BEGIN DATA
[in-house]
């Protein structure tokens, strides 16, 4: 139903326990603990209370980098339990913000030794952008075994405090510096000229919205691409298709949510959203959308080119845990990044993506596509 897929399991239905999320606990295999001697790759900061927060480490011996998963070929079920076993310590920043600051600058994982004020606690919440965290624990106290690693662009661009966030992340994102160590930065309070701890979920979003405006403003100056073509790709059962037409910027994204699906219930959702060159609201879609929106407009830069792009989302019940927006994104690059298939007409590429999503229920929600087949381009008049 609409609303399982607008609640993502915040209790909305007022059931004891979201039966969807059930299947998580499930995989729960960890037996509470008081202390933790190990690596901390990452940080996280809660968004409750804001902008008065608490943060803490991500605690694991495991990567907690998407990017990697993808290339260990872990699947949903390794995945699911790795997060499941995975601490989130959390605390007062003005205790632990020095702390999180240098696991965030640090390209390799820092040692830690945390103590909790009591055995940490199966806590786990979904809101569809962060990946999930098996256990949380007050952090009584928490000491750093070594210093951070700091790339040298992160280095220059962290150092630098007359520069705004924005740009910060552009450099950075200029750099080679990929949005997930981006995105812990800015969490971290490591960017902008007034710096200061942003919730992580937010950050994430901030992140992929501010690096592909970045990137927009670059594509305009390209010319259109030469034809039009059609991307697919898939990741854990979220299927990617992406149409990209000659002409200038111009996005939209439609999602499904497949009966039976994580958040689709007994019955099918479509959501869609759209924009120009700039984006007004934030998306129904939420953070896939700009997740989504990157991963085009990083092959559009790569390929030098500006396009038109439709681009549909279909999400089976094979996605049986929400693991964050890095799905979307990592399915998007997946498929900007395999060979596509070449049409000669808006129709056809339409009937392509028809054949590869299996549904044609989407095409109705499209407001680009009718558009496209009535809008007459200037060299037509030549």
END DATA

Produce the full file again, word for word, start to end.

[in-house]
């Protein structure tokens, strides 16, 4: 139903326990603990209370980098339990913000030794952008075994405090510096000229919205691409298709949510959203959308080119845990990044993506596509 897929399991239905999320606990295999001697790759900061927060480490011996998963070929079920076993310590920043600051600058994982004020606690919440965290624990106290690693662009661009966030992340994102160590930065309070701890979920979003405006403003100056073509790709059962037409910027994204699906219930959702060159609201879609929106407009830069792009989302019940927006994104690059298939007409590429999503229920929600087949381009008049 609409609303399982607008609640993502915040209790909305007022059931004891979201039966969807059930299947998580499930995989729960960890037996509470008081202390933790190990690596901390990452940080996280809660968004409750804001902008008065608490943060803490991500605690694991495991990567907690998407990017990697993808290339260990872990699947949903390794995945699911790795997060499941995975601490989130959390605390007062003005205790632990020095702390999180240098696991965030640090390209390799820092040692830690945390103590909790009591055995940490199966806590786990979904809101569809962060990946999930098996256990949380007050952090009584928490000491750093070594210093951070700091790339040298992160280095220059962290150092630098007359520069705004924005740009910060552009450099950075200029750099080679990929949005997930981006995105812990800015969490971290490591960017902008007034710096200061942003919730992580937010950050994430901030992140992929501010690096592909970045990137927009670059594509305009390209010319259109030469034809039009059609991307697919898939990741854990979220299927990617992406149409990209000659002409200038111009996005939209439609999602499904497949009966039976994580958040689709007994019955099918479509959501869609759209924009120009700039984006007004934030998306129904939420953070896939700009997740989504990157991963085009990083092959559009790569390929030098500006396009038109439709681009549909279909999400089976094979996605049986929400693991964050890095799905979307990592399915998007997946498929900007395999060979596509070449049409000669808006129709056809339409009937392509028809054949590869299996549904044609989407095409109705499209407001680009009718558009496209009535809008007459200037060299037509030549």